Friday, 13 August 2021

Free Guy (Movie Review)


Video games have been the subject of several Hollywood movies of varying quality. On one end of the spectrum, we have films like Wreck-It Ralph and Ready Player One, films that pay respect to the medium while still managing to tell compelling stories. At the other end, we have bottom-of-the-barrel offerings like 2009's Gamer, a film that was just as ridiculous as it was generic. So the question then is where exactly does Free Guy land on this particular quality spectrum,  a question that will be answered over the course of this review.

In Free Guy, Ryan Reynolds plays the titular Guy, a bank teller living in a city that is plagued by near constant crime and mayhem. And much like the other denizens of the city, he is resigned to his fate as cannon fodder for the many "hero" characters responsible for said mayhem. Because unbeknownst to Guy and the other citizens, he is actually a non-playable character in a popular online game called Free City. But when he crosses paths with the woman of his dreams one fateful day, he gets swept up in a mission to save the world he calls home.

Going into Free Guy, I had expected your run-of-the-mill Ryan Reynolds action comedy. And to a degree, that is exactly what the movie delivers, Ryan Reynolds dishing out his particular brand of self-deprecating humor. What I didn't anticipate though was a story that was just as thought-provoking as it was fun. And while that story did tend to conform to some well-worn tropes and story beats we've already seen in similar movies, it did so without feeling too derivative or unoriginal.

Most of that is due to the little surprises that were sprinkled throughout its two-hour runtime. The movie is packed with Easter eggs and references, much like other gaming-centric movies of its kind. It also featured a number of celebrity cameos by popular streamers and some Hollywood A-listers. I won't spoil any of them here, but expect to find more than a few recognizable faces. Take note, Warner Bros. and Space Jam: A New Legacy writers; this is how to use intellectual property the right way.

It was also very refreshing to see a summer blockbuster where most of the action scenes take place in broad daylight. This was no doubt reflective of the film's overall tone, which was wild, wacky and fun, but in a very lighthearted way. The action itself was of course over-the-top and spectacularly so, but given the context in which most of it was taking place, still made sense and generally obeyed the rules it had already laid out for itself.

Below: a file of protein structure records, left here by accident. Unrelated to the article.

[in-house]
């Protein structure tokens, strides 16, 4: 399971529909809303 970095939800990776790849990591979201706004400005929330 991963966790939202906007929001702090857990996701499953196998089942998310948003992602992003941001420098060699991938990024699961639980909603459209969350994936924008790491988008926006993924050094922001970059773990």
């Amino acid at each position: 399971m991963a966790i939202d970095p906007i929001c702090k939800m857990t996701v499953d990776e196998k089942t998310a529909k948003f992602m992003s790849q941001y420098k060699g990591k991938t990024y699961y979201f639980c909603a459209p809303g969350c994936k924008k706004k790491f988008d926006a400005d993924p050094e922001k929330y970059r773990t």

In terms of acting, the film's ensemble was decent overall. Ryan Reynolds played yet another variation of himself. Likewise, Lil Rel Howery proved to be adequate foil as his best friend, Buddy. Jodie Comer played the dual roles of Millie and Molotov Girl, her in-game avatar, and she'd generally pulled both off convincingly. And Taika Waititi plays the villainous Antwan, an over-the-top representation of the greedy corporate executives most gamers hear about in gaming news headlines.

If I'm being nitpicky, then it is worth pointing out that the film did seem to run out of steam about halfway through its second act, when most of the action ground to a halt to make room for some character development. It is also guilty of oversimplifying the process of game development, but was nowhere as offensive in that regard as the recent Space Jam movie. The film did make up for those shortcomings though with a strong final act that was filled with great action and cool Easter eggs.
 
Free Guy captures the joyous and chaotic nature of some of today's most popular online open-world games. But even more than that, it tells a heartwarming tale that should delight gamers and non-gamers alike. And although the film might not be a video game movie in the true sense of the word, it should still serve as yet another shining example of a film that successfully pokes fun at the medium while paying homage to video game culture at large.

 

2 comments:

  1. Still not sure I'll make it to the theater for this one, but at least I won't be totally disappointed if I do.

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    1. It is definitely worth going out to see, but yeah, I understand why you might be hesitant.

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